Alberta Food Tours: 104 Street Feast

Making perogies!

This was the highlight of the day for me – it was my first time making perogies “from scratch”, and it is something I could definitely see myself doing in the future.

After that, the dishes just kept on coming from the kitchen. Served family-style, this was a unique brunch that I couldn’t imagine being offered anywhere else. Although all of us had big appetites, we barely made a dent in the food.

Alberta Food Tours: 104 Street Feast

Brad serves up perogies

The meal highlighted ingredients sourced from the City Market. There was a simple and fresh salad of tomatoes, cucumbers, and radishes dressed with cold pressed canola oil that helped cut through the richness of some of the other dishes (I especially loved the flecks of dill).

Alberta Food Tours: 104 Street Feast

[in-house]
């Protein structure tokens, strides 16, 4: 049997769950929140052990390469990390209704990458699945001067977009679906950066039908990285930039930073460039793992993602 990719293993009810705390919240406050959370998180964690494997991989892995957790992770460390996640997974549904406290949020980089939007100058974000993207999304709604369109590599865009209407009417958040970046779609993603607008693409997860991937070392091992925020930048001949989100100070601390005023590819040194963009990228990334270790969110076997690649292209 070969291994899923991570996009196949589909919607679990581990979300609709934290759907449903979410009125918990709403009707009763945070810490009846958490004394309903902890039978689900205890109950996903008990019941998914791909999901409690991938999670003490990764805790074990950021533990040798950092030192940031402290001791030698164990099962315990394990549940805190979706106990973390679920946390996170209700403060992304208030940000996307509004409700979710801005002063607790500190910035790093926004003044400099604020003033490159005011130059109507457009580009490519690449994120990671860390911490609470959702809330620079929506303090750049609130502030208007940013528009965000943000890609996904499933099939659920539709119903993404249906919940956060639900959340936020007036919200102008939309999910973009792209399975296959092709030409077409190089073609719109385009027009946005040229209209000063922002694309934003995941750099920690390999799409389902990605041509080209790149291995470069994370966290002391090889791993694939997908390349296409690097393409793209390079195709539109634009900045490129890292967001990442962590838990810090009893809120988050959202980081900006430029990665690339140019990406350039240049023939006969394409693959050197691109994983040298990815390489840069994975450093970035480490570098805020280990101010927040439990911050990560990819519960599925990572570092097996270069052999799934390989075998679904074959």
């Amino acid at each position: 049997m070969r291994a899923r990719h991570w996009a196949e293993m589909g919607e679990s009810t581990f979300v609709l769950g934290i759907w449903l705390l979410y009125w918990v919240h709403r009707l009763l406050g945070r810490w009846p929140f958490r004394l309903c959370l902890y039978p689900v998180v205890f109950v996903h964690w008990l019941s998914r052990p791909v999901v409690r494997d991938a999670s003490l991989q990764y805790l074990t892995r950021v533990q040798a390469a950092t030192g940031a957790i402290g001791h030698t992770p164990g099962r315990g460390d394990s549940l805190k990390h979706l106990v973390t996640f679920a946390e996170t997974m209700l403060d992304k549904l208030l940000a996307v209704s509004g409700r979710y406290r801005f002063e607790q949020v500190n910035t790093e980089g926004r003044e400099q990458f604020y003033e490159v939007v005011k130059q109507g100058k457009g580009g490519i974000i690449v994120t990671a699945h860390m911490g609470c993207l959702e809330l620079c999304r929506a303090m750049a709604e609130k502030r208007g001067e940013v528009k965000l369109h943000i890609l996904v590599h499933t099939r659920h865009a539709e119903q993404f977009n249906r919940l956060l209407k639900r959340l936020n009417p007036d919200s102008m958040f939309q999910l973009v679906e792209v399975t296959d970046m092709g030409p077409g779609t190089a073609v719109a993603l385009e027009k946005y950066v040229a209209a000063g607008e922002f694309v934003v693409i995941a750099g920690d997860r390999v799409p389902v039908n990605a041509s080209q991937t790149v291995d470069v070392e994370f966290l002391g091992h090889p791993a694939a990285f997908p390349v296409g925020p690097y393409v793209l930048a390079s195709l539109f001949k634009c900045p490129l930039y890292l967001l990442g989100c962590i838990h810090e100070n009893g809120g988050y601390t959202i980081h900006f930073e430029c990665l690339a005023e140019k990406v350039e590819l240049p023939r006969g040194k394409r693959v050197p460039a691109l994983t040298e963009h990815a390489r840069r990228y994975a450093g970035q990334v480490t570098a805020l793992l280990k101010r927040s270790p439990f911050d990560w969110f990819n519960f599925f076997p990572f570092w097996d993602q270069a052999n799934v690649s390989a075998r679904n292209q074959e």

Salad with tomatoes, cucumbers, radishes

Meatballs, made with Acme ground beef and Irvings Farm Fresh pork, were simmered in a rich mushroom gravy, while Brad’s house-made kielbasa was accompanied by local Brassica Mustard.

Alberta Food Tours: 104 Street Feast

Meatballs with mushroom gravy

Alberta Food Tours: 104 Street Feast

House-made kielbasa

The nalsknky were easily my favourite, a house-made buttermilk cheese rolled in a crepe then doused in a mustard cream sauce. The perogies held up well, considering the inexperienced hands that had created them, and were served in Mack’s preferred way – with onions and lots of butter.

Alberta Food Tours: 104 Street Feast


Satisfied and eager to stretch our legs, the group wandered over to the City Market to commence the tour. In all, we would stop at ten different vendors or shops.

Alberta Food Tours: 104 Street Feast

With Pat Batten from Ocean Odyssey Inland

At each vendor, Karen would provide some background about the business, then for most, we were offered a taste of a product or a sample to take home.

Alberta Food Tours: 104 Street Feast

Sampling steak and cheese pies from Meat Street’s Thea Avis